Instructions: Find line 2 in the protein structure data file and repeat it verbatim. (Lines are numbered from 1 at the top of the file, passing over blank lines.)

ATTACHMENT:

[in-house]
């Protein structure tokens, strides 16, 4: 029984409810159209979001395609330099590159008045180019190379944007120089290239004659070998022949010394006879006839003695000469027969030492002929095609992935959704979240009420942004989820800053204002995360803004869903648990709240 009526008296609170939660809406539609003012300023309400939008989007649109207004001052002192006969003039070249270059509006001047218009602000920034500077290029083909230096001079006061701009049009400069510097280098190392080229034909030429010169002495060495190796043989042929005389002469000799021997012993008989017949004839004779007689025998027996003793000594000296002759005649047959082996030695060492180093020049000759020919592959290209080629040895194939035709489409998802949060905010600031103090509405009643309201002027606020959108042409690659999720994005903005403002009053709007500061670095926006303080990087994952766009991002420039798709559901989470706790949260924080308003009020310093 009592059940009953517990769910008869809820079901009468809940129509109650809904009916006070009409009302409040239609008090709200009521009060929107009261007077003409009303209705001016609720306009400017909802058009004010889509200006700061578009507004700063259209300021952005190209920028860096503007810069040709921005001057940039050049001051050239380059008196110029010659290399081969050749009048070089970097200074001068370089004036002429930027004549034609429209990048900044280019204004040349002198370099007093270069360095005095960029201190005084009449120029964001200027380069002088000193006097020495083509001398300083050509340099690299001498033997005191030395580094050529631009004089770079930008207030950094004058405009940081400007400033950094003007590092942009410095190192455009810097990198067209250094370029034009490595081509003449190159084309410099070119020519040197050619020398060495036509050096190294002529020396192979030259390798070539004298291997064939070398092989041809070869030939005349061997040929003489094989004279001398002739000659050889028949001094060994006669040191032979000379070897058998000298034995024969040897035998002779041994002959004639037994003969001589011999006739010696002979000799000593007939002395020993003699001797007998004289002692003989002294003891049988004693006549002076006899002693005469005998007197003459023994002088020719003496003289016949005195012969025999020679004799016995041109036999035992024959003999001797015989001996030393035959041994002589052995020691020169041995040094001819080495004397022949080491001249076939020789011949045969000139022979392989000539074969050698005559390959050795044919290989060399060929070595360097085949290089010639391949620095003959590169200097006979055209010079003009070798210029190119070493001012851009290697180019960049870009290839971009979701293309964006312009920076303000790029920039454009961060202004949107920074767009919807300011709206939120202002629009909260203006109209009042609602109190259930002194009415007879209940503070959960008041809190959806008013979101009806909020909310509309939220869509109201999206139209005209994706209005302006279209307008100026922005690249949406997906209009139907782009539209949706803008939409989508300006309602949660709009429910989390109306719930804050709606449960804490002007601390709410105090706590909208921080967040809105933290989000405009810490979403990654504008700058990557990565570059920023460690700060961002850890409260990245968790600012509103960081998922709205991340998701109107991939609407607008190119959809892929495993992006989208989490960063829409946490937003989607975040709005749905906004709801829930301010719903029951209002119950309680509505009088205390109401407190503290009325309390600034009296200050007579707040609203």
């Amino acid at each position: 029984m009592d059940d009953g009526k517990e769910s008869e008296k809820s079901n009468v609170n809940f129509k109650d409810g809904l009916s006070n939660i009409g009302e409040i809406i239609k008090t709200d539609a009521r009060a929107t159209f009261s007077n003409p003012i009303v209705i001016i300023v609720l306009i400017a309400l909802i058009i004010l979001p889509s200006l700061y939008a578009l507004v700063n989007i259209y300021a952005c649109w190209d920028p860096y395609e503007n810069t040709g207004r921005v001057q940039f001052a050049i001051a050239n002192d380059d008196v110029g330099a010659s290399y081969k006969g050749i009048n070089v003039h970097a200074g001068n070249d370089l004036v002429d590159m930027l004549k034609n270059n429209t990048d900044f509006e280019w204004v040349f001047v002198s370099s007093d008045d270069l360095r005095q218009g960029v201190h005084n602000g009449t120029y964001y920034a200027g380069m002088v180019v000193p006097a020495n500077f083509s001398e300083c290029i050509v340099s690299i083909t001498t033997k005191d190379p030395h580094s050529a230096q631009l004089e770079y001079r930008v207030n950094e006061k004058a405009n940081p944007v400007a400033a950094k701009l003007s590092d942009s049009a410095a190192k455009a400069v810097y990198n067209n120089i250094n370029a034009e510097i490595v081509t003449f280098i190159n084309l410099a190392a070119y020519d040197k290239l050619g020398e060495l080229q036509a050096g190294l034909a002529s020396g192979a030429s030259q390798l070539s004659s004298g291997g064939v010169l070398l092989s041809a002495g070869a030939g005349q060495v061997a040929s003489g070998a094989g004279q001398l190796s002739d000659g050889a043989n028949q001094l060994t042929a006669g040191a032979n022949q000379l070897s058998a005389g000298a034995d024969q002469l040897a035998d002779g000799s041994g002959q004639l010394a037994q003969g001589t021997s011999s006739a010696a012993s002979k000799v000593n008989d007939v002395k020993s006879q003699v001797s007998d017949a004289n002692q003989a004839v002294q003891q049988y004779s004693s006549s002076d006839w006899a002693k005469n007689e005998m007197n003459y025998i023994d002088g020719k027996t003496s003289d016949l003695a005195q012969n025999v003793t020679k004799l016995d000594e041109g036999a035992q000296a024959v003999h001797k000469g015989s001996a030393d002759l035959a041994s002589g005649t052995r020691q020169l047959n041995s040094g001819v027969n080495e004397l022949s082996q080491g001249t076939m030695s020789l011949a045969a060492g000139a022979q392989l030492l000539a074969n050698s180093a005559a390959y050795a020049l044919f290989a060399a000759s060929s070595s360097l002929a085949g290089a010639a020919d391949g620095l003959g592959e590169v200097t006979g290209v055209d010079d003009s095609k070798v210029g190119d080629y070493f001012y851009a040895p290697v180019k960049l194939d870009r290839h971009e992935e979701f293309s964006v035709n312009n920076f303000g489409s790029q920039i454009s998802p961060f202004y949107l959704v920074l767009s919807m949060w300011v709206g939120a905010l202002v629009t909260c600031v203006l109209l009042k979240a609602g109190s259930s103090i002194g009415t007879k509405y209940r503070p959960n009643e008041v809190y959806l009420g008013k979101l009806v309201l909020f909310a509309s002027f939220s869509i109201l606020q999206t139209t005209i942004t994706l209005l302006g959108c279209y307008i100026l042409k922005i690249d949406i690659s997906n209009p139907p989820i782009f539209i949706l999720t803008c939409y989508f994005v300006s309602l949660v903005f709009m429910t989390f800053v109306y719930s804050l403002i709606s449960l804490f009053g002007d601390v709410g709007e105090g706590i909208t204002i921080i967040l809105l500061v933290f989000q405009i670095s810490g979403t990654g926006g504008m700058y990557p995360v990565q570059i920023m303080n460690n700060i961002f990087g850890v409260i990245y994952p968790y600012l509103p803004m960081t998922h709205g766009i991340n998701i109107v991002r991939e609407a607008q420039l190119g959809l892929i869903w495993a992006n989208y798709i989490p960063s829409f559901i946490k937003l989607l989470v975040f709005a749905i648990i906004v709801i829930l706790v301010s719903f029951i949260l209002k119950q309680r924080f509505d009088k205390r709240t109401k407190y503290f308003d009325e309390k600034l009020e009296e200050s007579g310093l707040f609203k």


């Protein structure tokens, strides 16, 4: 029984409810159209979001395609330099590159008045180019190379944007120089290239004659070998022949010394006879006839003695000469027969030492002929095609992935959704979240009420942004989820800053204002995360803004869903648990709240 009526008296609170939660809406539609003012300023309400939008989007649109207004001052002192006969003039070249270059509006001047218009602000920034500077290029083909230096001079006061701009049009400069510097280098190392080229034909030429010169002495060495190796043989042929005389002469000799021997012993008989017949004839004779007689025998027996003793000594000296002759005649047959082996030695060492180093020049000759020919592959290209080629040895194939035709489409998802949060905010600031103090509405009643309201002027606020959108042409690659999720994005903005403002009053709007500061670095926006303080990087994952766009991002420039798709559901989470706790949260924080308003009020310093 009592059940009953517990769910008869809820079901009468809940129509109650809904009916006070009409009302409040239609008090709200009521009060929107009261007077003409009303209705001016609720306009400017909802058009004010889509200006700061578009507004700063259209300021952005190209920028860096503007810069040709921005001057940039050049001051050239380059008196110029010659290399081969050749009048070089970097200074001068370089004036002429930027004549034609429209990048900044280019204004040349002198370099007093270069360095005095960029201190005084009449120029964001200027380069002088000193006097020495083509001398300083050509340099690299001498033997005191030395580094050529631009004089770079930008207030950094004058405009940081400007400033950094003007590092942009410095190192455009810097990198067209250094370029034009490595081509003449190159084309410099070119020519040197050619020398060495036509050096190294002529020396192979030259390798070539004298291997064939070398092989041809070869030939005349061997040929003489094989004279001398002739000659050889028949001094060994006669040191032979000379070897058998000298034995024969040897035998002779041994002959004639037994003969001589011999006739010696002979000799000593007939002395020993003699001797007998004289002692003989002294003891049988004693006549002076006899002693005469005998007197003459023994002088020719003496003289016949005195012969025999020679004799016995041109036999035992024959003999001797015989001996030393035959041994002589052995020691020169041995040094001819080495004397022949080491001249076939020789011949045969000139022979392989000539074969050698005559390959050795044919290989060399060929070595360097085949290089010639391949620095003959590169200097006979055209010079003009070798210029190119070493001012851009290697180019960049870009290839971009979701293309964006312009920076303000790029920039454009961060202004949107920074767009919807300011709206939120202002629009909260203006109209009042609602109190259930002194009415007879209940503070959960008041809190959806008013979101009806909020909310509309939220869509109201999206139209005209994706209005302006279209307008100026922005690249949406997906209009139907782009539209949706803008939409989508300006309602949660709009429910989390109306719930804050709606449960804490002007601390709410105090706590909208921080967040809105933290989000405009810490979403990654504008700058990557990565570059920023460690700060961002850890409260990245968790600012509103960081998922709205991340998701109107991939609407607008190119959809892929495993992006989208989490960063829409946490937003989607975040709005749905906004709801829930301010719903029951209002119950309680509505009088205390109401407190503290009325309390600034009296200050007579707040609203």